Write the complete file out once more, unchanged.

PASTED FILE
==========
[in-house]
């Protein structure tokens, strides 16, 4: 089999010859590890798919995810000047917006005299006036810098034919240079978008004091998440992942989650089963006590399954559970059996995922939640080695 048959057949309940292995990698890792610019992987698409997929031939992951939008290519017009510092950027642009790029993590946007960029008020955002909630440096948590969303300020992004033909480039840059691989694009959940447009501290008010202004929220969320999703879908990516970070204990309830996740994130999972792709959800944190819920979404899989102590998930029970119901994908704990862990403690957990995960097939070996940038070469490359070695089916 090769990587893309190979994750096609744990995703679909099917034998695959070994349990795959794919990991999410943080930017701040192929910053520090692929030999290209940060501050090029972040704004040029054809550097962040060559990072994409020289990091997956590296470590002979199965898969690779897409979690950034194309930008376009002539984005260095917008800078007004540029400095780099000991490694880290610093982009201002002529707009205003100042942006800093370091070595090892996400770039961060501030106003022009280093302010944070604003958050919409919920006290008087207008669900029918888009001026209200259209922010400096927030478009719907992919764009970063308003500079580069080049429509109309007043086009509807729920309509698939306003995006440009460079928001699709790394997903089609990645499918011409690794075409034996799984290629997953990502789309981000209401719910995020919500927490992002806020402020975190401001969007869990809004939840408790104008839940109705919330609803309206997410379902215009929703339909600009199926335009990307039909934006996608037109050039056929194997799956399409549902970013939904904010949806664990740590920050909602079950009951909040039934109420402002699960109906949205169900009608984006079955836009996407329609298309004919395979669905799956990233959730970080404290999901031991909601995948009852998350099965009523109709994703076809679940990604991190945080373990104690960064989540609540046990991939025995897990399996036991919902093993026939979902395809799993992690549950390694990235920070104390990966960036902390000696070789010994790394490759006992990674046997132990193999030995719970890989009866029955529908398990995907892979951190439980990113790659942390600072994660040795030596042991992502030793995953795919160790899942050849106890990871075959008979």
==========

[in-house]
């Protein structure tokens, strides 16, 4: 089999010859590890798919995810000047917006005299006036810098034919240079978008004091998440992942989650089963006590399954559970059996995922939640080695 048959057949309940292995990698890792610019992987698409997929031939992951939008290519017009510092950027642009790029993590946007960029008020955002909630440096948590969303300020992004033909480039840059691989694009959940447009501290008010202004929220969320999703879908990516970070204990309830996740994130999972792709959800944190819920979404899989102590998930029970119901994908704990862990403690957990995960097939070996940038070469490359070695089916 090769990587893309190979994750096609744990995703679909099917034998695959070994349990795959794919990991999410943080930017701040192929910053520090692929030999290209940060501050090029972040704004040029054809550097962040060559990072994409020289990091997956590296470590002979199965898969690779897409979690950034194309930008376009002539984005260095917008800078007004540029400095780099000991490694880290610093982009201002002529707009205003100042942006800093370091070595090892996400770039961060501030106003022009280093302010944070604003958050919409919920006290008087207008669900029918888009001026209200259209922010400096927030478009719907992919764009970063308003500079580069080049429509109309007043086009509807729920309509698939306003995006440009460079928001699709790394997903089609990645499918011409690794075409034996799984290629997953990502789309981000209401719910995020919500927490992002806020402020975190401001969007869990809004939840408790104008839940109705919330609803309206997410379902215009929703339909600009199926335009990307039909934006996608037109050039056929194997799956399409549902970013939904904010949806664990740590920050909602079950009951909040039934109420402002699960109906949205169900009608984006079955836009996407329609298309004919395979669905799956990233959730970080404290999901031991909601995948009852998350099965009523109709994703076809679940990604991190945080373990104690960064989540609540046990991939025995897990399996036991919902093993026939979902395809799993992690549950390694990235920070104390990966960036902390000696070789010994790394490759006992990674046997132990193999030995719970890989009866029955529908398990995907892979951190439980990113790659942390600072994660040795030596042991992502030793995953795919160790899942050849106890990871075959008979």